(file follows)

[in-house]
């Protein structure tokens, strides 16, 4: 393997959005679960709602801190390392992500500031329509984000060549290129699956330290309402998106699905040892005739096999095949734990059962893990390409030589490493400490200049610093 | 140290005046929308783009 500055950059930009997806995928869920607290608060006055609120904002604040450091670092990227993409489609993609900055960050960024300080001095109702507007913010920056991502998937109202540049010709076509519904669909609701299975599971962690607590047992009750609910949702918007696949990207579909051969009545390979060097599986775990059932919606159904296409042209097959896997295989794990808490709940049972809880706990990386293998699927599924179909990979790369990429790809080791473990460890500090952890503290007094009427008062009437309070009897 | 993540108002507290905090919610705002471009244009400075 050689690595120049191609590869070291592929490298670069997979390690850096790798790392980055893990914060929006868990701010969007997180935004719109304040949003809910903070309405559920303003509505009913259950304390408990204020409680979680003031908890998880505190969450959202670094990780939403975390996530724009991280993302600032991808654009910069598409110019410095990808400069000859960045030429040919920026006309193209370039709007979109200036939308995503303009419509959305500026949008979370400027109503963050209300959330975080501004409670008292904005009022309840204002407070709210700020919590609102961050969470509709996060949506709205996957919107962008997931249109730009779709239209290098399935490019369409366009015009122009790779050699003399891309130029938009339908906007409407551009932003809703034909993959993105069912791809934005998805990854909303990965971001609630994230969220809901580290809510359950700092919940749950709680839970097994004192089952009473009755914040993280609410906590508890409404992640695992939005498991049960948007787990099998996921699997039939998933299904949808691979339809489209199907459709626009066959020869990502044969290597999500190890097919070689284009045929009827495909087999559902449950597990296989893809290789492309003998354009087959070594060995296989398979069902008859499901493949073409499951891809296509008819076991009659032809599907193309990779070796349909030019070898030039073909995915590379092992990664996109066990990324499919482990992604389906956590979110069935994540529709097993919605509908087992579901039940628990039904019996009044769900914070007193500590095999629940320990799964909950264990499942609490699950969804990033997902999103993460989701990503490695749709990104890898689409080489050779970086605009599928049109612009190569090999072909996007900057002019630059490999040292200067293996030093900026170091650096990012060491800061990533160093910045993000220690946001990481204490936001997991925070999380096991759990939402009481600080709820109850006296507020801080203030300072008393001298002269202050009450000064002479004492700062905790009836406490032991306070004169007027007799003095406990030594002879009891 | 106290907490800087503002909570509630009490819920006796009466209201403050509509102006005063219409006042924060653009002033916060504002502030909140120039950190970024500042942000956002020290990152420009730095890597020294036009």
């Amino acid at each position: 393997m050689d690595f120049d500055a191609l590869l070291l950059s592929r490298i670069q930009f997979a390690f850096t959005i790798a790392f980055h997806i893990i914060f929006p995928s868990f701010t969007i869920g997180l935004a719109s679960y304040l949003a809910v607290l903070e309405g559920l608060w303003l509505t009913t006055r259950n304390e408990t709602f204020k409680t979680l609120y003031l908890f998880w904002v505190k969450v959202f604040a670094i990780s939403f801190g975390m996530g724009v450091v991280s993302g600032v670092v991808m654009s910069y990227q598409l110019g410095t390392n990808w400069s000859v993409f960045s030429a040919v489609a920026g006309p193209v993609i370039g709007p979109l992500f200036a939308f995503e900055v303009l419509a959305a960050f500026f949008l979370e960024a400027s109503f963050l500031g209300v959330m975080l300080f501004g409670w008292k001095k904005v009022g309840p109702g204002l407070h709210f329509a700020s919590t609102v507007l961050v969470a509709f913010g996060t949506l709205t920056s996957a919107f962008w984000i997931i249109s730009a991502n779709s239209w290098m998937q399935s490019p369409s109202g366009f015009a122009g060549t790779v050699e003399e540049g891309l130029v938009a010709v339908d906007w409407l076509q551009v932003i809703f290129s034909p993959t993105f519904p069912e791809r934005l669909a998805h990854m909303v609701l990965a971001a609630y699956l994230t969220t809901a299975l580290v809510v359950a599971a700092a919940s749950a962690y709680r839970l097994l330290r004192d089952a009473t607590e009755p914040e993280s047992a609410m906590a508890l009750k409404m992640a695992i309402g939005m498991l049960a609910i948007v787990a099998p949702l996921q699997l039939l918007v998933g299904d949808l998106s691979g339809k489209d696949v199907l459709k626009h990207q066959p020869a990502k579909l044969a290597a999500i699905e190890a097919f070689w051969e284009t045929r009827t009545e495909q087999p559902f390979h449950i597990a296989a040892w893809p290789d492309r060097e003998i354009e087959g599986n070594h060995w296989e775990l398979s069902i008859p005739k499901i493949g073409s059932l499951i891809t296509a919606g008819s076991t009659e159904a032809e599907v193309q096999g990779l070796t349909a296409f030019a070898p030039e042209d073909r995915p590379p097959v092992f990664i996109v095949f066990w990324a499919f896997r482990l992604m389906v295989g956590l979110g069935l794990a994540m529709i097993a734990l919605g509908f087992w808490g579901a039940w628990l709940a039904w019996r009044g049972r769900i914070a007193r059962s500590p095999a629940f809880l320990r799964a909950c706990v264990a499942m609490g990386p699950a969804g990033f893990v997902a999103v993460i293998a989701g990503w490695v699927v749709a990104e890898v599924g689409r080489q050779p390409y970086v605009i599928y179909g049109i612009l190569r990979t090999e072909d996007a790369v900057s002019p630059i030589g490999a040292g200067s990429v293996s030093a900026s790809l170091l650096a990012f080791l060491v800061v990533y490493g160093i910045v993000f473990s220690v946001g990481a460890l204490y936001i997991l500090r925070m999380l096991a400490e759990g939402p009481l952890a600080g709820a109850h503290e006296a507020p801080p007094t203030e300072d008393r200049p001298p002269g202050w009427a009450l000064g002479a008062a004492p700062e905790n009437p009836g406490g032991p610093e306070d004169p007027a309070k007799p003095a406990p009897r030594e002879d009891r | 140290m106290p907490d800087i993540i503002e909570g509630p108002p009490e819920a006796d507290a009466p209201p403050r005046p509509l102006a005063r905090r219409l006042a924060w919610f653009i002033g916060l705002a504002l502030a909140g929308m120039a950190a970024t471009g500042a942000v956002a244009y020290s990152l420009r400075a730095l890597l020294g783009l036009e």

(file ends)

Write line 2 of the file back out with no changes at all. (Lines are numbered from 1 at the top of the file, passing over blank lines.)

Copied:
């Protein structure tokens, strides 16, 4: 393997959005679960709602801190390392992500500031329509984000060549290129699956330290309402998106699905040892005739096999095949734990059962893990390409030589490493400490200049610093 | 140290005046929308783009 500055950059930009997806995928869920607290608060006055609120904002604040450091670092990227993409489609993609900055960050960024300080001095109702507007913010920056991502998937109202540049010709076509519904669909609701299975599971962690607590047992009750609910949702918007696949990207579909051969009545390979060097599986775990059932919606159904296409042209097959896997295989794990808490709940049972809880706990990386293998699927599924179909990979790369990429790809080791473990460890500090952890503290007094009427008062009437309070009897 | 993540108002507290905090919610705002471009244009400075 050689690595120049191609590869070291592929490298670069997979390690850096790798790392980055893990914060929006868990701010969007997180935004719109304040949003809910903070309405559920303003509505009913259950304390408990204020409680979680003031908890998880505190969450959202670094990780939403975390996530724009991280993302600032991808654009910069598409110019410095990808400069000859960045030429040919920026006309193209370039709007979109200036939308995503303009419509959305500026949008979370400027109503963050209300959330975080501004409670008292904005009022309840204002407070709210700020919590609102961050969470509709996060949506709205996957919107962008997931249109730009779709239209290098399935490019369409366009015009122009790779050699003399891309130029938009339908906007409407551009932003809703034909993959993105069912791809934005998805990854909303990965971001609630994230969220809901580290809510359950700092919940749950709680839970097994004192089952009473009755914040993280609410906590508890409404992640695992939005498991049960948007787990099998996921699997039939998933299904949808691979339809489209199907459709626009066959020869990502044969290597999500190890097919070689284009045929009827495909087999559902449950597990296989893809290789492309003998354009087959070594060995296989398979069902008859499901493949073409499951891809296509008819076991009659032809599907193309990779070796349909030019070898030039073909995915590379092992990664996109066990990324499919482990992604389906956590979110069935994540529709097993919605509908087992579901039940628990039904019996009044769900914070007193500590095999629940320990799964909950264990499942609490699950969804990033997902999103993460989701990503490695749709990104890898689409080489050779970086605009599928049109612009190569090999072909996007900057002019630059490999040292200067293996030093900026170091650096990012060491800061990533160093910045993000220690946001990481204490936001997991925070999380096991759990939402009481600080709820109850006296507020801080203030300072008393001298002269202050009450000064002479004492700062905790009836406490032991306070004169007027007799003095406990030594002879009891 | 106290907490800087503002909570509630009490819920006796009466209201403050509509102006005063219409006042924060653009002033916060504002502030909140120039950190970024500042942000956002020290990152420009730095890597020294036009």